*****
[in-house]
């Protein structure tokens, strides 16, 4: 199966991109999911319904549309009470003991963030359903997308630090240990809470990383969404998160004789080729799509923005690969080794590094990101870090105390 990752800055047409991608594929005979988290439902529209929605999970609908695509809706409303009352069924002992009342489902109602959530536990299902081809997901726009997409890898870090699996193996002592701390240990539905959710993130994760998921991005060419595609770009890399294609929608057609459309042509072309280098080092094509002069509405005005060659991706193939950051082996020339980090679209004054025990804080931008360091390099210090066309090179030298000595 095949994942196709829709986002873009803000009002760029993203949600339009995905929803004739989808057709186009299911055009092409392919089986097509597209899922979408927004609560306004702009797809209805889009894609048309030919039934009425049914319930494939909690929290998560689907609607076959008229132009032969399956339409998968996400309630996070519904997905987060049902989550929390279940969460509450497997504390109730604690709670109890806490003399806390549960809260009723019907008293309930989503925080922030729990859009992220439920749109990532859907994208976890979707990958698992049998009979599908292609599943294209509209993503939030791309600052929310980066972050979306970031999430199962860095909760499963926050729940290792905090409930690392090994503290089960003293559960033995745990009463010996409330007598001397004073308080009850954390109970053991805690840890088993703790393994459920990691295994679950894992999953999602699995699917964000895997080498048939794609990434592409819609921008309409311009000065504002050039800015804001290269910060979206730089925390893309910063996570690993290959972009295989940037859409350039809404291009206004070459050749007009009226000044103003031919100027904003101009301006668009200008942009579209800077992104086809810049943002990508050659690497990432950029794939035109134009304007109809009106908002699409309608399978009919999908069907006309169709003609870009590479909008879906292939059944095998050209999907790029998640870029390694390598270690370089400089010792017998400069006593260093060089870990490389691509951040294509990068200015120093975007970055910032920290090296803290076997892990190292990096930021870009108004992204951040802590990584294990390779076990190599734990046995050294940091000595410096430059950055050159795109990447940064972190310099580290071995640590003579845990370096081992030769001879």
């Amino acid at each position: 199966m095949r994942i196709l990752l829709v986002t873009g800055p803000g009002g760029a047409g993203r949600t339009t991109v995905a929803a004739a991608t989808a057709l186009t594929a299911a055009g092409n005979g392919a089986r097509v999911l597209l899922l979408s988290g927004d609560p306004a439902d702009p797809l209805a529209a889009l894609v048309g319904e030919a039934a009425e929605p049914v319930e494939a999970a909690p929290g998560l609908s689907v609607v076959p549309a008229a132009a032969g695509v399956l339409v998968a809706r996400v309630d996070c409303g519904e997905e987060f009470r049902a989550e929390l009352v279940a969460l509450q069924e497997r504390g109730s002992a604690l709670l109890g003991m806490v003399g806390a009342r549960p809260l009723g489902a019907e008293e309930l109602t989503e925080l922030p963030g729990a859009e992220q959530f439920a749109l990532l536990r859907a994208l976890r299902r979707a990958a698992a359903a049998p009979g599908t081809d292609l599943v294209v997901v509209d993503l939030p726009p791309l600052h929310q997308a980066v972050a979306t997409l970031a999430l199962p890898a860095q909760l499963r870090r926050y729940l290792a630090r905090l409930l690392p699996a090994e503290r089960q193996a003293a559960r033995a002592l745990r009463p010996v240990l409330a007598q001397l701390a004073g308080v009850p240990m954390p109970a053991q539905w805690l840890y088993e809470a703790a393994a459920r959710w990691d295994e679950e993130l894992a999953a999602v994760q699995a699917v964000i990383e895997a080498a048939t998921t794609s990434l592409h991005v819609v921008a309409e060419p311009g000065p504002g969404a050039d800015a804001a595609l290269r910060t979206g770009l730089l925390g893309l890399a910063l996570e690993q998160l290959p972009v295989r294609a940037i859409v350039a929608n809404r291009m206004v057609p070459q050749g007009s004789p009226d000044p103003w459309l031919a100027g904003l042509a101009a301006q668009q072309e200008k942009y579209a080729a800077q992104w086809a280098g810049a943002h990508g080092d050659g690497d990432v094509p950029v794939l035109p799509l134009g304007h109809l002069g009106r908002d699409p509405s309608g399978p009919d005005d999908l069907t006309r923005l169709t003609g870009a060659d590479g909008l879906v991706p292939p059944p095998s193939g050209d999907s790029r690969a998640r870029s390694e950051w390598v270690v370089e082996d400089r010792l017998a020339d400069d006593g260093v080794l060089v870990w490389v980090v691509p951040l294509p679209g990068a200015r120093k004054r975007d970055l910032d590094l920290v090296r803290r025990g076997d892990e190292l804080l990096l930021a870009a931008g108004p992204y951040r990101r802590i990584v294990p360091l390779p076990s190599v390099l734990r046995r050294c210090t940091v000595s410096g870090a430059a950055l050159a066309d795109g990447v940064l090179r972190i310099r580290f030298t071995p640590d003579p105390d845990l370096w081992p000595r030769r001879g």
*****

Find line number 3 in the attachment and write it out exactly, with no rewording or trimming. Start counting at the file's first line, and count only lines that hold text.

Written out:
């Amino acid at each position: 199966m095949r994942i196709l990752l829709v986002t873009g800055p803000g009002g760029a047409g993203r949600t339009t991109v995905a929803a004739a991608t989808a057709l186009t594929a299911a055009g092409n005979g392919a089986r097509v999911l597209l899922l979408s988290g927004d609560p306004a439902d702009p797809l209805a529209a889009l894609v048309g319904e030919a039934a009425e929605p049914v319930e494939a999970a909690p929290g998560l609908s689907v609607v076959p549309a008229a132009a032969g695509v399956l339409v998968a809706r996400v309630d996070c409303g519904e997905e987060f009470r049902a989550e929390l009352v279940a969460l509450q069924e497997r504390g109730s002992a604690l709670l109890g003991m806490v003399g806390a009342r549960p809260l009723g489902a019907e008293e309930l109602t989503e925080l922030p963030g729990a859009e992220q959530f439920a749109l990532l536990r859907a994208l976890r299902r979707a990958a698992a359903a049998p009979g599908t081809d292609l599943v294209v997901v509209d993503l939030p726009p791309l600052h929310q997308a980066v972050a979306t997409l970031a999430l199962p890898a860095q909760l499963r870090r926050y729940l290792a630090r905090l409930l690392p699996a090994e503290r089960q193996a003293a559960r033995a002592l745990r009463p010996v240990l409330a007598q001397l701390a004073g308080v009850p240990m954390p109970a053991q539905w805690l840890y088993e809470a703790a393994a459920r959710w990691d295994e679950e993130l894992a999953a999602v994760q699995a699917v964000i990383e895997a080498a048939t998921t794609s990434l592409h991005v819609v921008a309409e060419p311009g000065p504002g969404a050039d800015a804001a595609l290269r910060t979206g770009l730089l925390g893309l890399a910063l996570e690993q998160l290959p972009v295989r294609a940037i859409v350039a929608n809404r291009m206004v057609p070459q050749g007009s004789p009226d000044p103003w459309l031919a100027g904003l042509a101009a301006q668009q072309e200008k942009y579209a080729a800077q992104w086809a280098g810049a943002h990508g080092d050659g690497d990432v094509p950029v794939l035109p799509l134009g304007h109809l002069g009106r908002d699409p509405s309608g399978p009919d005005d999908l069907t006309r923005l169709t003609g870009a060659d590479g909008l879906v991706p292939p059944p095998s193939g050209d999907s790029r690969a998640r870029s390694e950051w390598v270690v370089e082996d400089r010792l017998a020339d400069d006593g260093v080794l060089v870990w490389v980090v691509p951040l294509p679209g990068a200015r120093k004054r975007d970055l910032d590094l920290v090296r803290r025990g076997d892990e190292l804080l990096l930021a870009a931008g108004p992204y951040r990101r802590i990584v294990p360091l390779p076990s190599v390099l734990r046995r050294c210090t940091v000595s410096g870090a430059a950055l050159a066309d795109g990447v940064l090179r972190i310099r580290f030298t071995p640590d003579p105390d845990l370096w081992p000595r030769r001879g």